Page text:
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Regular version of the site

Book chapter

Russia since 1995: Natural Gas, Catching Up and Informality

P. 313-330.

Recent decades were turbulent for the Russian economy. They include the transformational output fall until 1998, recovery in 1999-2008, and stagnation after the global crisis of 2008. What were main drivers of performance of the Russian economy in these years? The present chapter highlights three main sources of growth, which are windfall profits from energy export, technology catching up in manufacturing, finance and business services, and the negative influence of expanding informal economy to aggregate labour productivity growth.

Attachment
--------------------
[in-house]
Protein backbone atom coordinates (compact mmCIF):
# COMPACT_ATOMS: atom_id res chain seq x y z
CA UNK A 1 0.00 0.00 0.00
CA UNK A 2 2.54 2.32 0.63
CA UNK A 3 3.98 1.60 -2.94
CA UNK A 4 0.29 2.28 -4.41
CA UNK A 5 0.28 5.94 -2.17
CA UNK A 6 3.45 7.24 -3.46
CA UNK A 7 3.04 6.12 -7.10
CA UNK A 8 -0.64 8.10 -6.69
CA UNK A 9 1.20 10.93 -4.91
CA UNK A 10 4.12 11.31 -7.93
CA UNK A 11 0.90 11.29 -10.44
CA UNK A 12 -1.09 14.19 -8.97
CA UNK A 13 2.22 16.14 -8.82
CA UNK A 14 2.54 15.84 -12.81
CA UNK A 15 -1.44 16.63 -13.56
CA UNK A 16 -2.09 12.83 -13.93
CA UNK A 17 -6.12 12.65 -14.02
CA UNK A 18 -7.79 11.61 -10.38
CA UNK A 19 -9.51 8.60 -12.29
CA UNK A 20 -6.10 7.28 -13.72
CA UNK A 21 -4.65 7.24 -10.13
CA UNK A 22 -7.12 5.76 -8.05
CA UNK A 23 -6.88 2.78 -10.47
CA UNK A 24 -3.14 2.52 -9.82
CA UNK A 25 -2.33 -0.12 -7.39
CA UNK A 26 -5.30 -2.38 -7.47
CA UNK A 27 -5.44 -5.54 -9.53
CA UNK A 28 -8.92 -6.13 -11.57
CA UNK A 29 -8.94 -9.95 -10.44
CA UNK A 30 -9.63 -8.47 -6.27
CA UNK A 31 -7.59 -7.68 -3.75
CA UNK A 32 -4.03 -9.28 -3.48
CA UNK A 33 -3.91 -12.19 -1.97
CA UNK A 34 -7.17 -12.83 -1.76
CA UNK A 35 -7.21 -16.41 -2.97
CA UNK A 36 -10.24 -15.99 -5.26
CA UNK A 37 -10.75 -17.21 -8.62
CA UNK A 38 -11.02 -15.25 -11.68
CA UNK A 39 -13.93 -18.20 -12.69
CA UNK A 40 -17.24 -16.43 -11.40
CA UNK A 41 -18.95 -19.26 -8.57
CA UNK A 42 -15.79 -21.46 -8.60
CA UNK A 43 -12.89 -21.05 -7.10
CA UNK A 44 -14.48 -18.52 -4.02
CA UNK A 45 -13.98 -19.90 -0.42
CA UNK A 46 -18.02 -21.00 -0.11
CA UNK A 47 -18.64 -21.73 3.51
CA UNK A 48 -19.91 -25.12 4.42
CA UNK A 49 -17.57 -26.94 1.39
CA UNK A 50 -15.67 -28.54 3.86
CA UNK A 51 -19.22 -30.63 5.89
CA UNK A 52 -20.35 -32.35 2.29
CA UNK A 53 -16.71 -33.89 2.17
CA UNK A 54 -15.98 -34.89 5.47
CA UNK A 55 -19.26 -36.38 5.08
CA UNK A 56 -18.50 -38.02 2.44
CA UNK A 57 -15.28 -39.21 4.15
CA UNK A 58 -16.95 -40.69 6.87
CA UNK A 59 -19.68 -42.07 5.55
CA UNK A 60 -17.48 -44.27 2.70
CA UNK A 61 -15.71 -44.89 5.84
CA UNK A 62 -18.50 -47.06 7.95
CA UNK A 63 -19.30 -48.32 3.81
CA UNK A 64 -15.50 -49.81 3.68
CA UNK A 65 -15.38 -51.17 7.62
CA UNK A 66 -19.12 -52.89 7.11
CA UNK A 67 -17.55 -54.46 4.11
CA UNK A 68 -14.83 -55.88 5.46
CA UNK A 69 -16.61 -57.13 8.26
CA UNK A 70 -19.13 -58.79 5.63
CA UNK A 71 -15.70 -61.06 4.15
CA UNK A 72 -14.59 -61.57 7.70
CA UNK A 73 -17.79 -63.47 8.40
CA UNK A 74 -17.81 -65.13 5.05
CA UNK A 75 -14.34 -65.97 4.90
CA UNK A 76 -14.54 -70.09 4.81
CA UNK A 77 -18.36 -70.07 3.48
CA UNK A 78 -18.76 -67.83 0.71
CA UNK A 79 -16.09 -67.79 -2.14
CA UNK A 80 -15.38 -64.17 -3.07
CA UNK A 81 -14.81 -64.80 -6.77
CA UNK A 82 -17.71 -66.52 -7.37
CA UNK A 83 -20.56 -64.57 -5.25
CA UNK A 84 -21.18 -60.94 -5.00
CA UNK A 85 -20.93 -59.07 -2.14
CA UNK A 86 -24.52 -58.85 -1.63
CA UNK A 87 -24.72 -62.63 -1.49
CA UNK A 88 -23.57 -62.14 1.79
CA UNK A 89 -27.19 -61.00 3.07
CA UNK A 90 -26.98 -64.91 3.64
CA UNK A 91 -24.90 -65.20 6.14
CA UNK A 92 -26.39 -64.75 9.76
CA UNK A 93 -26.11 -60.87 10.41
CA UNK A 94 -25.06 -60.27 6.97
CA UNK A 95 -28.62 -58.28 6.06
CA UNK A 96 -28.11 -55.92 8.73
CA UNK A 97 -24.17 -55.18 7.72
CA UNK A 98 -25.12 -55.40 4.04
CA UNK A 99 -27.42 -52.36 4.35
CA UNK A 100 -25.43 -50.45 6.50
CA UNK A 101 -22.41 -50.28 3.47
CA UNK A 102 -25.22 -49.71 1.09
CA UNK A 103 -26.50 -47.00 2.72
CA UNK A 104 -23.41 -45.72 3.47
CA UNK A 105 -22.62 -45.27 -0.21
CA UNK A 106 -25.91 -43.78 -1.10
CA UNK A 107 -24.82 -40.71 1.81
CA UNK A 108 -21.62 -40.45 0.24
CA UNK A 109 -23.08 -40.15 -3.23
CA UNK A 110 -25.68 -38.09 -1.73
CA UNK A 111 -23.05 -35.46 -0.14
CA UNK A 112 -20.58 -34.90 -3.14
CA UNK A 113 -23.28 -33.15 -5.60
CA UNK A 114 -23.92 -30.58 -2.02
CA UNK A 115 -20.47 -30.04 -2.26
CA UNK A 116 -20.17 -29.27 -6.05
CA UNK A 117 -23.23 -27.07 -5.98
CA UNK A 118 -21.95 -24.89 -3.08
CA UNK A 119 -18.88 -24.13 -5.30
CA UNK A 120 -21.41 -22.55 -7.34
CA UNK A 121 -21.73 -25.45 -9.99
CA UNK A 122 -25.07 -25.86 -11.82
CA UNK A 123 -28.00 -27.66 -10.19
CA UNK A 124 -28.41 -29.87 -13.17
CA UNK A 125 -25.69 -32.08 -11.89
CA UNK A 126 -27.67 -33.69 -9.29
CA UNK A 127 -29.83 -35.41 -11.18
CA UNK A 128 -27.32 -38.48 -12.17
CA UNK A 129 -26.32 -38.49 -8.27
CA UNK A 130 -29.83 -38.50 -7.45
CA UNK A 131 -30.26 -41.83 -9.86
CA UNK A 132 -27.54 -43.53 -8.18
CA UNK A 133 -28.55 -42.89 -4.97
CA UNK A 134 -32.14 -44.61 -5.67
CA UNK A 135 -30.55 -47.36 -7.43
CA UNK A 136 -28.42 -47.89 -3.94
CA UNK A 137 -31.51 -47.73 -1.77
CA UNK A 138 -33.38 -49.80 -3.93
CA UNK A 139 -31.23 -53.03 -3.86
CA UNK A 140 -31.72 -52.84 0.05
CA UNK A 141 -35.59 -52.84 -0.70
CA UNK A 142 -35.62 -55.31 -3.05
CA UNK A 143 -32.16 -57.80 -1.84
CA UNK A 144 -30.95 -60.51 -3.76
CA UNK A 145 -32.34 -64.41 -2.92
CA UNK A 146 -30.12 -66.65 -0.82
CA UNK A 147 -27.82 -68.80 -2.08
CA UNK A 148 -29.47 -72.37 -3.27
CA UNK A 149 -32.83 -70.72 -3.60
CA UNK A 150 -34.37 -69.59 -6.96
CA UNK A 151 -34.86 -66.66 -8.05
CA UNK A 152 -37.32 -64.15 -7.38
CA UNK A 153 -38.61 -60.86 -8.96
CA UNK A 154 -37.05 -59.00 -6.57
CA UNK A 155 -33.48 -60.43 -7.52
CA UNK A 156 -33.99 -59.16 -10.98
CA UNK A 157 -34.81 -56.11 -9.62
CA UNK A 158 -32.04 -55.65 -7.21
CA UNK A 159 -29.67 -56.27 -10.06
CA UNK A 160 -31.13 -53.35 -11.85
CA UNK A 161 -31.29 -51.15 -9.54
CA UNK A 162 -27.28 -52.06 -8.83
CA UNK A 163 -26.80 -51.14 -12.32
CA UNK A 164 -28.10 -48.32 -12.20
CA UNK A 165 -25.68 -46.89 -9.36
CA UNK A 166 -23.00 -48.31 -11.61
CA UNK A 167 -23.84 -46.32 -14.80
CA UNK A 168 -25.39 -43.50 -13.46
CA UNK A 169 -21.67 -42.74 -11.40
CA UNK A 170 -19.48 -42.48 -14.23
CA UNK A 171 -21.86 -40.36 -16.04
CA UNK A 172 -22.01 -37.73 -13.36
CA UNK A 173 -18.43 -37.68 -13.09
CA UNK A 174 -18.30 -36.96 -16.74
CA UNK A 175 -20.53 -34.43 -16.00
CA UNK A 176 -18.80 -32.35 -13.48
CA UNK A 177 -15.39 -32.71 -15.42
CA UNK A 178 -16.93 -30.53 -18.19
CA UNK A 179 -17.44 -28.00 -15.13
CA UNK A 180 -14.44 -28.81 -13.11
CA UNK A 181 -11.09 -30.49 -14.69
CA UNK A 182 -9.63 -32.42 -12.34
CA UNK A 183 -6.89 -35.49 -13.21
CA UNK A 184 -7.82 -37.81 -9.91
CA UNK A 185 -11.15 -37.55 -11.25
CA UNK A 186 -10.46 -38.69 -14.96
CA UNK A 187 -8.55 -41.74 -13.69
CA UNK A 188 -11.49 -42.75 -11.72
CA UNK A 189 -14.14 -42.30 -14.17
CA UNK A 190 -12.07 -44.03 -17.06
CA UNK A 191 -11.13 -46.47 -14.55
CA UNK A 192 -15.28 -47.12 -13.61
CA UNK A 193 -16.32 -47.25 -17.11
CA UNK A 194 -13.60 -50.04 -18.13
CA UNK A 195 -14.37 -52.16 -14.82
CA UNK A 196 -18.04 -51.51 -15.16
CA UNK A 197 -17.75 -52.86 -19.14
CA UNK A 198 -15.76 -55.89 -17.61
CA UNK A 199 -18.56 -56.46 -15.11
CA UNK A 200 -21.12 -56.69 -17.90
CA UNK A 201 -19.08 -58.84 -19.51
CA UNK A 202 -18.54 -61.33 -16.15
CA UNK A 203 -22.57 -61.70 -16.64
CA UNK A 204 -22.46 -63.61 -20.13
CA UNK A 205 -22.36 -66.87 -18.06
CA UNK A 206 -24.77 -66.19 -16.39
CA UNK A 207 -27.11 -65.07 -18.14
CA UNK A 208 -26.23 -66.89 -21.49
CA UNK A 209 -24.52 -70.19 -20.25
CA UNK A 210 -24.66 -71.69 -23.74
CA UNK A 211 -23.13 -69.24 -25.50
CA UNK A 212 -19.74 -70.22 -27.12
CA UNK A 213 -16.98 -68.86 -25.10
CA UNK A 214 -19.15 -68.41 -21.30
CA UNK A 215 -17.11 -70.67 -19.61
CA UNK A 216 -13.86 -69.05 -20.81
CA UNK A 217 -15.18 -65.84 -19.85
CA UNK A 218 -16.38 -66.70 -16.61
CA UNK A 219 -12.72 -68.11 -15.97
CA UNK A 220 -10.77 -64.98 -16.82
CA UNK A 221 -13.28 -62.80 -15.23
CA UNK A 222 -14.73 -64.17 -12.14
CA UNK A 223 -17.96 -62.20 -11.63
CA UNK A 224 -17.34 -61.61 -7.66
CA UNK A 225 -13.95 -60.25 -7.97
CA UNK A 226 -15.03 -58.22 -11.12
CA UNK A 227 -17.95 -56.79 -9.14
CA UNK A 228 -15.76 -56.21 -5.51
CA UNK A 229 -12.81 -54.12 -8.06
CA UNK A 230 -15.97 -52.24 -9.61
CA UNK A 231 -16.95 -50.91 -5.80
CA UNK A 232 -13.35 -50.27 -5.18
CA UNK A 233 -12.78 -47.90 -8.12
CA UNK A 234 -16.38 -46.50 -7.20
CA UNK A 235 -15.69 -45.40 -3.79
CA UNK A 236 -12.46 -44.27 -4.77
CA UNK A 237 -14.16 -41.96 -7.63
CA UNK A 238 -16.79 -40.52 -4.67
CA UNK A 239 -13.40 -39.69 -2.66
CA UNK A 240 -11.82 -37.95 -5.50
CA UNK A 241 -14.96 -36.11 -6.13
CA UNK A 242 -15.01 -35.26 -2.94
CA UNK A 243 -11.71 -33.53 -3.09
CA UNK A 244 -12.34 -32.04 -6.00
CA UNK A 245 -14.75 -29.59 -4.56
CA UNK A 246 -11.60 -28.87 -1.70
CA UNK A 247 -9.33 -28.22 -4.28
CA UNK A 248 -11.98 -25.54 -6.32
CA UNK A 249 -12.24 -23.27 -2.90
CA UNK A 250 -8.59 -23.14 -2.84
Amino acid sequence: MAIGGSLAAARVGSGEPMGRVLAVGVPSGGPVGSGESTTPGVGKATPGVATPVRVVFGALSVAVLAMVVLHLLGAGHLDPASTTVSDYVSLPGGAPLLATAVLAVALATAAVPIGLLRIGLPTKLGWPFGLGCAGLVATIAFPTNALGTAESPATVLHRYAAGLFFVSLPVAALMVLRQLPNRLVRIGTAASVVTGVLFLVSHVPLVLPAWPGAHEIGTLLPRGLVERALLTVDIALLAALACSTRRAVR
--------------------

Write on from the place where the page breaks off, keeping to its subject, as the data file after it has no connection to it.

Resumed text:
The present study reports, that oil and gas money fuelled Russian growth in the form of capital services in extended mining and market services. The contribution of capital input was higher in years of soaring oil prices. One more factor of growth was catching up in manufacturing, which is rooted in the fact that Russia, as well as other Central and East European socialist economies on the eve of transition from plan to market, were backwards in technologies in comparison with advanced economies. Finally, the remarkable peculiarity of the Russian economy is the expanding share of informal labour, especially in years of outstanding growth before 2008. This makes Russia, to a certain extent, similar to India. Splitting industries into formal and informal segments and estimating the contribution of labour reallocation we report, that expanding informality slowdowns labour productivity growth.